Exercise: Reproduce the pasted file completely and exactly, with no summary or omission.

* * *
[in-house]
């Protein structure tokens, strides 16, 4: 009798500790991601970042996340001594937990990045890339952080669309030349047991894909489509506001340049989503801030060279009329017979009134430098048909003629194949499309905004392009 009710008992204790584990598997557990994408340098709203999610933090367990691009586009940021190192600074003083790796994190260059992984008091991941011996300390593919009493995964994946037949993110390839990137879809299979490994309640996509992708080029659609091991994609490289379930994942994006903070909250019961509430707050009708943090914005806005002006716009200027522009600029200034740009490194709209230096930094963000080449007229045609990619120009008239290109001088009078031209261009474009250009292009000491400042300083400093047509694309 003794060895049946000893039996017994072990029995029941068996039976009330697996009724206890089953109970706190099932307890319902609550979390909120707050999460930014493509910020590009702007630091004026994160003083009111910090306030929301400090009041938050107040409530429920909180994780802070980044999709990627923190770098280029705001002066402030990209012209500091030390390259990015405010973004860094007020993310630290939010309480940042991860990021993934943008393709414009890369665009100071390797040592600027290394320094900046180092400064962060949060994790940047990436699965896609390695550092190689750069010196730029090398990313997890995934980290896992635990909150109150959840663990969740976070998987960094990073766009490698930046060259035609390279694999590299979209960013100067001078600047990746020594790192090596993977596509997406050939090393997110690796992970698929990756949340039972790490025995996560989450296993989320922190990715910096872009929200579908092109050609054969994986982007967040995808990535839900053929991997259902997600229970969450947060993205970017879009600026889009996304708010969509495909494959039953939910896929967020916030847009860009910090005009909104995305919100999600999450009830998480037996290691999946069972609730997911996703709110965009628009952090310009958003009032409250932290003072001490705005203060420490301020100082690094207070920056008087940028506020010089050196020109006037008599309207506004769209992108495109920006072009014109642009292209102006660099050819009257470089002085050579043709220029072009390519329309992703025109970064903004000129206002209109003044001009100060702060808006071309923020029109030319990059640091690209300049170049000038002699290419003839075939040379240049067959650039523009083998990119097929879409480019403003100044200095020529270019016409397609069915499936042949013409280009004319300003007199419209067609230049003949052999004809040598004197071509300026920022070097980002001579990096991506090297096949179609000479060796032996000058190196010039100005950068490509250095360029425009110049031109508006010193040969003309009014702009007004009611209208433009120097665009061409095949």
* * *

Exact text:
[in-house]
């Protein structure tokens, strides 16, 4: 009798500790991601970042996340001594937990990045890339952080669309030349047991894909489509506001340049989503801030060279009329017979009134430098048909003629194949499309905004392009 009710008992204790584990598997557990994408340098709203999610933090367990691009586009940021190192600074003083790796994190260059992984008091991941011996300390593919009493995964994946037949993110390839990137879809299979490994309640996509992708080029659609091991994609490289379930994942994006903070909250019961509430707050009708943090914005806005002006716009200027522009600029200034740009490194709209230096930094963000080449007229045609990619120009008239290109001088009078031209261009474009250009292009000491400042300083400093047509694309 003794060895049946000893039996017994072990029995029941068996039976009330697996009724206890089953109970706190099932307890319902609550979390909120707050999460930014493509910020590009702007630091004026994160003083009111910090306030929301400090009041938050107040409530429920909180994780802070980044999709990627923190770098280029705001002066402030990209012209500091030390390259990015405010973004860094007020993310630290939010309480940042991860990021993934943008393709414009890369665009100071390797040592600027290394320094900046180092400064962060949060994790940047990436699965896609390695550092190689750069010196730029090398990313997890995934980290896992635990909150109150959840663990969740976070998987960094990073766009490698930046060259035609390279694999590299979209960013100067001078600047990746020594790192090596993977596509997406050939090393997110690796992970698929990756949340039972790490025995996560989450296993989320922190990715910096872009929200579908092109050609054969994986982007967040995808990535839900053929991997259902997600229970969450947060993205970017879009600026889009996304708010969509495909494959039953939910896929967020916030847009860009910090005009909104995305919100999600999450009830998480037996290691999946069972609730997911996703709110965009628009952090310009958003009032409250932290003072001490705005203060420490301020100082690094207070920056008087940028506020010089050196020109006037008599309207506004769209992108495109920006072009014109642009292209102006660099050819009257470089002085050579043709220029072009390519329309992703025109970064903004000129206002209109003044001009100060702060808006071309923020029109030319990059640091690209300049170049000038002699290419003839075939040379240049067959650039523009083998990119097929879409480019403003100044200095020529270019016409397609069915499936042949013409280009004319300003007199419209067609230049003949052999004809040598004197071509300026920022070097980002001579990096991506090297096949179609000479060796032996000058190196010039100005950068490509250095360029425009110049031109508006010193040969003309009014702009007004009611209208433009120097665009061409095949």